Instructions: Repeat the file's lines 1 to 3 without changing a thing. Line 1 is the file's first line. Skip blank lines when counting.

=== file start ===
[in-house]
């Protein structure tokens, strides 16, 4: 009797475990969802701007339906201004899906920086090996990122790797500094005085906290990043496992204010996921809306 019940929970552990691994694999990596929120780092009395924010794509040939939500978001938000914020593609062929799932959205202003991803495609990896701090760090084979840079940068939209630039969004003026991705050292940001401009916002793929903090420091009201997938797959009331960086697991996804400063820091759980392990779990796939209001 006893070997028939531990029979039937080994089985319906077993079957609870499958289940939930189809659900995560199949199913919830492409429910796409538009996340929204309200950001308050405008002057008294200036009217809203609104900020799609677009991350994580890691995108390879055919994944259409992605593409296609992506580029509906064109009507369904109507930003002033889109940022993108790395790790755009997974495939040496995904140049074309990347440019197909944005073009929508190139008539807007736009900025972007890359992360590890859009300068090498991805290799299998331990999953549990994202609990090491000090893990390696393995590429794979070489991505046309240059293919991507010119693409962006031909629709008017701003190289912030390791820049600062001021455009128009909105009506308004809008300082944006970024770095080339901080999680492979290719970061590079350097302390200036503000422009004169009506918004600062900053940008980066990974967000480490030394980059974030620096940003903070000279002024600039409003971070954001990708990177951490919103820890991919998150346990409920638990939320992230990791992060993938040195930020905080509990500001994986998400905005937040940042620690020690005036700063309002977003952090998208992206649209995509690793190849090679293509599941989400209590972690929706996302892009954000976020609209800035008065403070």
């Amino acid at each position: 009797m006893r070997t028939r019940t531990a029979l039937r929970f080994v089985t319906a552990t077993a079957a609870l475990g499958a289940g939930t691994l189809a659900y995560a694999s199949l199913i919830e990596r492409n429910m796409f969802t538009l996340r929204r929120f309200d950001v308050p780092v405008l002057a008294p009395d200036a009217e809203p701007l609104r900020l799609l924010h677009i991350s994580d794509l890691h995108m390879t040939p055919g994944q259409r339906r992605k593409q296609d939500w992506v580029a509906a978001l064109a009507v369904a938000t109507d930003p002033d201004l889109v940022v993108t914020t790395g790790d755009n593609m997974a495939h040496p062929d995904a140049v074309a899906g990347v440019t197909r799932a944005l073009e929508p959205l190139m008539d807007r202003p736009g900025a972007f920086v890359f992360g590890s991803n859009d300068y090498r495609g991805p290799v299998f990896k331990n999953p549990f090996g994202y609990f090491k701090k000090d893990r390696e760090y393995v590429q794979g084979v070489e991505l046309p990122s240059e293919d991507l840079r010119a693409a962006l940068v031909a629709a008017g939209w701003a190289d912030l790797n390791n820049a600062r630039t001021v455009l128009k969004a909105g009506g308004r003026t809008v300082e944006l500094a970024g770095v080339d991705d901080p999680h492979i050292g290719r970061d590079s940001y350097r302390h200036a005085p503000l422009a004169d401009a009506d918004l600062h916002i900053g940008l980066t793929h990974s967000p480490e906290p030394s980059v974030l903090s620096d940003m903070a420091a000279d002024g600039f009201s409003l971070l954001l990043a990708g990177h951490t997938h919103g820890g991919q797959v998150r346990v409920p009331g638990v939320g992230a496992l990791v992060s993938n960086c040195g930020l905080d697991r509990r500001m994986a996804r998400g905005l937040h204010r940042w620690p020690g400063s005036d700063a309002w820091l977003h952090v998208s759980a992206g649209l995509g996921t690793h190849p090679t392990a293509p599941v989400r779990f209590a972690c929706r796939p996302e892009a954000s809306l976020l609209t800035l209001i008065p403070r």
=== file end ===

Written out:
[in-house]
């Protein structure tokens, strides 16, 4: 009797475990969802701007339906201004899906920086090996990122790797500094005085906290990043496992204010996921809306 019940929970552990691994694999990596929120780092009395924010794509040939939500978001938000914020593609062929799932959205202003991803495609990896701090760090084979840079940068939209630039969004003026991705050292940001401009916002793929903090420091009201997938797959009331960086697991996804400063820091759980392990779990796939209001 006893070997028939531990029979039937080994089985319906077993079957609870499958289940939930189809659900995560199949199913919830492409429910796409538009996340929204309200950001308050405008002057008294200036009217809203609104900020799609677009991350994580890691995108390879055919994944259409992605593409296609992506580029509906064109009507369904109507930003002033889109940022993108790395790790755009997974495939040496995904140049074309990347440019197909944005073009929508190139008539807007736009900025972007890359992360590890859009300068090498991805290799299998331990999953549990994202609990090491000090893990390696393995590429794979070489991505046309240059293919991507010119693409962006031909629709008017701003190289912030390791820049600062001021455009128009909105009506308004809008300082944006970024770095080339901080999680492979290719970061590079350097302390200036503000422009004169009506918004600062900053940008980066990974967000480490030394980059974030620096940003903070000279002024600039409003971070954001990708990177951490919103820890991919998150346990409920638990939320992230990791992060993938040195930020905080509990500001994986998400905005937040940042620690020690005036700063309002977003952090998208992206649209995509690793190849090679293509599941989400209590972690929706996302892009954000976020609209800035008065403070």
């Amino acid at each position: 009797m006893r070997t028939r019940t531990a029979l039937r929970f080994v089985t319906a552990t077993a079957a609870l475990g499958a289940g939930t691994l189809a659900y995560a694999s199949l199913i919830e990596r492409n429910m796409f969802t538009l996340r929204r929120f309200d950001v308050p780092v405008l002057a008294p009395d200036a009217e809203p701007l609104r900020l799609l924010h677009i991350s994580d794509l890691h995108m390879t040939p055919g994944q259409r339906r992605k593409q296609d939500w992506v580029a509906a978001l064109a009507v369904a938000t109507d930003p002033d201004l889109v940022v993108t914020t790395g790790d755009n593609m997974a495939h040496p062929d995904a140049v074309a899906g990347v440019t197909r799932a944005l073009e929508p959205l190139m008539d807007r202003p736009g900025a972007f920086v890359f992360g590890s991803n859009d300068y090498r495609g991805p290799v299998f990896k331990n999953p549990f090996g994202y609990f090491k701090k000090d893990r390696e760090y393995v590429q794979g084979v070489e991505l046309p990122s240059e293919d991507l840079r010119a693409a962006l940068v031909a629709a008017g939209w701003a190289d912030l790797n390791n820049a600062r630039t001021v455009l128009k969004a909105g009506g308004r003026t809008v300082e944006l500094a970024g770095v080339d991705d901080p999680h492979i050292g290719r970061d590079s940001y350097r302390h200036a005085p503000l422009a004169d401009a009506d918004l600062h916002i900053g940008l980066t793929h990974s967000p480490e906290p030394s980059v974030l903090s620096d940003m903070a420091a000279d002024g600039f009201s409003l971070l954001l990043a990708g990177h951490t997938h919103g820890g991919q797959v998150r346990v409920p009331g638990v939320g992230a496992l990791v992060s993938n960086c040195g930020l905080d697991r509990r500001m994986a996804r998400g905005l937040h204010r940042w620690p020690g400063s005036d700063a309002w820091l977003h952090v998208s759980a992206g649209l995509g996921t690793h190849p090679t392990a293509p599941v989400r779990f209590a972690c929706r796939p996302e892009a954000s809306l976020l609209t800035l209001i008065p403070r």